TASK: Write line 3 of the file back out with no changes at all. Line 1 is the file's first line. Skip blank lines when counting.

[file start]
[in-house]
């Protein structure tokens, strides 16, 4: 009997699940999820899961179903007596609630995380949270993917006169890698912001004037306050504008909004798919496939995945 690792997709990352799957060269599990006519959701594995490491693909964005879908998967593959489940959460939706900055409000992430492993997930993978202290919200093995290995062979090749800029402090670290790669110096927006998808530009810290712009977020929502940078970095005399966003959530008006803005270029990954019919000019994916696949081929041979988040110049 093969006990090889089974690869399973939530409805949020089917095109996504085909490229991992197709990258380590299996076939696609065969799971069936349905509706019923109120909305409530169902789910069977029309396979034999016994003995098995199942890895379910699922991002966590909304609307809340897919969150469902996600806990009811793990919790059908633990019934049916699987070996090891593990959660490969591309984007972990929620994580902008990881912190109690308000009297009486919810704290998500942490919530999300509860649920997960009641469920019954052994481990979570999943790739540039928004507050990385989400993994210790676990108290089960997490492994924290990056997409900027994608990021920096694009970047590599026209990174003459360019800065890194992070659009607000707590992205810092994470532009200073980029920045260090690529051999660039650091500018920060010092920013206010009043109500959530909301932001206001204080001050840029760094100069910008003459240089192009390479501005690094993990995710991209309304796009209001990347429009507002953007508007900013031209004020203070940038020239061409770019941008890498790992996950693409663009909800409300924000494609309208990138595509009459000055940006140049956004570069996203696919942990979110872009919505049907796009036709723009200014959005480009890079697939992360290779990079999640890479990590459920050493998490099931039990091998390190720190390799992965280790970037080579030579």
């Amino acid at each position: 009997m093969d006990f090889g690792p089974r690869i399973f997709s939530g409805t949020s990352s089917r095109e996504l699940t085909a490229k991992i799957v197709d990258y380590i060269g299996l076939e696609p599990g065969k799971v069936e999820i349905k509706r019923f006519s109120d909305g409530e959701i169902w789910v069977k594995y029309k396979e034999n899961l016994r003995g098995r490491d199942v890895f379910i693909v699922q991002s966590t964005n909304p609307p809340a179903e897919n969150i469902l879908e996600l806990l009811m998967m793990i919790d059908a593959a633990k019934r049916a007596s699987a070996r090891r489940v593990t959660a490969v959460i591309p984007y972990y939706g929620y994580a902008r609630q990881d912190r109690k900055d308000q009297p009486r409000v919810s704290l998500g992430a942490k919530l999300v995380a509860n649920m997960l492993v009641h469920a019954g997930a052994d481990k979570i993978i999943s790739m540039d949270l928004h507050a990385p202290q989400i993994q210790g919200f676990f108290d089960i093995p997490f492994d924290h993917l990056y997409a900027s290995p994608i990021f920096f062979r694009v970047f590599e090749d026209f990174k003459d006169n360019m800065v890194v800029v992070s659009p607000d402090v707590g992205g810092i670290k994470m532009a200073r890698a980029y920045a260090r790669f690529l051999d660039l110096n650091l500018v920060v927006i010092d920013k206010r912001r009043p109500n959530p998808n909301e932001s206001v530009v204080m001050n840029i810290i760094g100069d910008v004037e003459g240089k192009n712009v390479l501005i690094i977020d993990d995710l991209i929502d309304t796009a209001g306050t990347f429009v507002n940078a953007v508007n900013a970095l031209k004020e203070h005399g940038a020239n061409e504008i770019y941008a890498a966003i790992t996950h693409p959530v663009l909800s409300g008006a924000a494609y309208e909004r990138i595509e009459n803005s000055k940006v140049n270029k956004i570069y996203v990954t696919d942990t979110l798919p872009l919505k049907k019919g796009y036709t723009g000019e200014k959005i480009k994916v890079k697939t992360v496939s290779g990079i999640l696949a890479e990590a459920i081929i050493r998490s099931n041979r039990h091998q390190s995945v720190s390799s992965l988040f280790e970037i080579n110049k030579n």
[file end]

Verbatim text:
């Amino acid at each position: 009997m093969d006990f090889g690792p089974r690869i399973f997709s939530g409805t949020s990352s089917r095109e996504l699940t085909a490229k991992i799957v197709d990258y380590i060269g299996l076939e696609p599990g065969k799971v069936e999820i349905k509706r019923f006519s109120d909305g409530e959701i169902w789910v069977k594995y029309k396979e034999n899961l016994r003995g098995r490491d199942v890895f379910i693909v699922q991002s966590t964005n909304p609307p809340a179903e897919n969150i469902l879908e996600l806990l009811m998967m793990i919790d059908a593959a633990k019934r049916a007596s699987a070996r090891r489940v593990t959660a490969v959460i591309p984007y972990y939706g929620y994580a902008r609630q990881d912190r109690k900055d308000q009297p009486r409000v919810s704290l998500g992430a942490k919530l999300v995380a509860n649920m997960l492993v009641h469920a019954g997930a052994d481990k979570i993978i999943s790739m540039d949270l928004h507050a990385p202290q989400i993994q210790g919200f676990f108290d089960i093995p997490f492994d924290h993917l990056y997409a900027s290995p994608i990021f920096f062979r694009v970047f590599e090749d026209f990174k003459d006169n360019m800065v890194v800029v992070s659009p607000d402090v707590g992205g810092i670290k994470m532009a200073r890698a980029y920045a260090r790669f690529l051999d660039l110096n650091l500018v920060v927006i010092d920013k206010r912001r009043p109500n959530p998808n909301e932001s206001v530009v204080m001050n840029i810290i760094g100069d910008v004037e003459g240089k192009n712009v390479l501005i690094i977020d993990d995710l991209i929502d309304t796009a209001g306050t990347f429009v507002n940078a953007v508007n900013a970095l031209k004020e203070h005399g940038a020239n061409e504008i770019y941008a890498a966003i790992t996950h693409p959530v663009l909800s409300g008006a924000a494609y309208e909004r990138i595509e009459n803005s000055k940006v140049n270029k956004i570069y996203v990954t696919d942990t979110l798919p872009l919505k049907k019919g796009y036709t723009g000019e200014k959005i480009k994916v890079k697939t992360v496939s290779g990079i999640l696949a890479e990590a459920i081929i050493r998490s099931n041979r039990h091998q390190s995945v720190s390799s992965l988040f280790e970037i080579n110049k030579n």